Archive for June 19th, 2009
Has the U.S. military been proseletyzing the civilians of Iraq and Afghanistan? Apparently so, according to Newsweek:
[A] civil-rights watchdog group, Military Religious Freedom Foundation (MRFF), says . . . a cadre of 40 U.S. chaplains took part in a 2003 project to distribute 2.4 million Arabic-language Bibles in Iraq. This would be a serious violation of U.S. military Central Command’s General Order Number One forbidding active-duty troops from trying to convert people to any religion.
Lots of disturbing details regarding what appears to be the Christianized military of the United States.
Ed and Deb Shapiro recently had dinner with Monica Lewinski (that Monica Lewinski) which inspired them to write this thoughtful post about how to move on from one’s low moments, and why. Many good points here. They navigate the landscape well, recognizing that there is much territory between denial and unceasing-flagellating, and that there are better and worse ways for dealing with our least proud moments. Their advise applies to all of us, some of the time.
Generally speaking, I don’t like to criticize books. Tim Powers told us at Clarion that a sale negates all criticism. That may be more true with fiction (though I reserve the right to privately diss any book that’s badly done, regardless) but when it comes to nonfiction, I find it inexcusable.
I’ve been slogging—slogging, mind you—through a history of the rise of the Spanish Empire under Fernando and Isabel, the period during which the New World (?) was discovered by Europeans and Spain became the pre-eminent power on the global scene. The book is called Rivers of Gold and it was penned by one Hugh Thomas, published in 2003. I’m finding it virtually unreadable.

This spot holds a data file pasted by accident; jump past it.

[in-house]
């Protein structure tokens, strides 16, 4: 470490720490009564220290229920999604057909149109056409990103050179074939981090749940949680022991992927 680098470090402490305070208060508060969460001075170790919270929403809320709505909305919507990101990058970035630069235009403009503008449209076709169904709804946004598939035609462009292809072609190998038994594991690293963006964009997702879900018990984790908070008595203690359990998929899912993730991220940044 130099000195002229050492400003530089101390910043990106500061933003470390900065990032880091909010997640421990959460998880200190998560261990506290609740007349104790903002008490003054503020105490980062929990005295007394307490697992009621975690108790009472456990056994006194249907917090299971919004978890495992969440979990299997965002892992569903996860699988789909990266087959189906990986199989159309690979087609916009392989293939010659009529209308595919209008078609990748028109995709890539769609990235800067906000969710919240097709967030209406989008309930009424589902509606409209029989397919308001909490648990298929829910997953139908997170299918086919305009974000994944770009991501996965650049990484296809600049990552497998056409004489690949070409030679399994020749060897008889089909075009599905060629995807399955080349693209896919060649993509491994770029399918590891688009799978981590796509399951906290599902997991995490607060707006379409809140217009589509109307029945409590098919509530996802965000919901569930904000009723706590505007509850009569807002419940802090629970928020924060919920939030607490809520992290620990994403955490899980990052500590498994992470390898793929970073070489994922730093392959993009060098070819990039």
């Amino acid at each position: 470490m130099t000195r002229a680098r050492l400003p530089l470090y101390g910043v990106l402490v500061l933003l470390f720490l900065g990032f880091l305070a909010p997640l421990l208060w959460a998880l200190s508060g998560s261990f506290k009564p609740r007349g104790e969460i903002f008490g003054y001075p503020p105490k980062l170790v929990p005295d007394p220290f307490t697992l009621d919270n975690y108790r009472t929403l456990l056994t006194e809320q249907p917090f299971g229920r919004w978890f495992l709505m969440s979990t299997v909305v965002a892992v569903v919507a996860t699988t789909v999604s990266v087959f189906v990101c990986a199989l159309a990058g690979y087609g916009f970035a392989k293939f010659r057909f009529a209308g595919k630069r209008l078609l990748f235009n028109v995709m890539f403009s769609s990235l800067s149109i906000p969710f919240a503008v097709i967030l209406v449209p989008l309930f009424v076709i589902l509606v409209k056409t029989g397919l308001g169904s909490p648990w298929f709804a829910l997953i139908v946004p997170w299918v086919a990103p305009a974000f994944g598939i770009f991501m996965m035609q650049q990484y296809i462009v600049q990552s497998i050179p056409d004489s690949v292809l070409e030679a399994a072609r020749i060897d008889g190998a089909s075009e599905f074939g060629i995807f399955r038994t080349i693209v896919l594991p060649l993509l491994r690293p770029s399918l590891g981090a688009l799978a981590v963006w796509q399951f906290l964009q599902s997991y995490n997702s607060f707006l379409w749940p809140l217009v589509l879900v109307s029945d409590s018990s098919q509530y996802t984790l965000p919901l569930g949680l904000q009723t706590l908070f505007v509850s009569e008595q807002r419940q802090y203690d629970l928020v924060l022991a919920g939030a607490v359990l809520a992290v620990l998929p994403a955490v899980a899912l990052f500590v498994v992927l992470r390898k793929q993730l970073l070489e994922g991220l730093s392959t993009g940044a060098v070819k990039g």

Partly this is a style issue. The prose are flat, lifeless. He makes the mistake of introducing casts of characters in one-paragraph lumps, as if the average reader is going to remember all these people, many of whom do not seem to matter in later parts of the narrative. We are given chunks of delightful detail about some things (the make-up of Columbus’s crews on both the first and second voyage, which is very telling about the geopolitics of the day) and the rather revolutionary nature of Fernando’s and Isabel’s co-rule (for it was genuinely a partnership) and then little about other things (like the ultimate disposition of the Muslim populations after the fall of Granada and what happened to their libraries, which directly impacted the rest of Europe).
But these are small quibbles. Thomas seems to have a bias toward Christianity, but he is clearly restraining himself throughout and attempting to be even-handed, and largely succeeds (sincere mourning for what became of the Jews). He orders the events well, so that we see the relevance of Fernando and Isabel adhering to Law rather than acting as autocrats and their background and education as it affected their judgment concerning what Columbus found and what his enemies told them.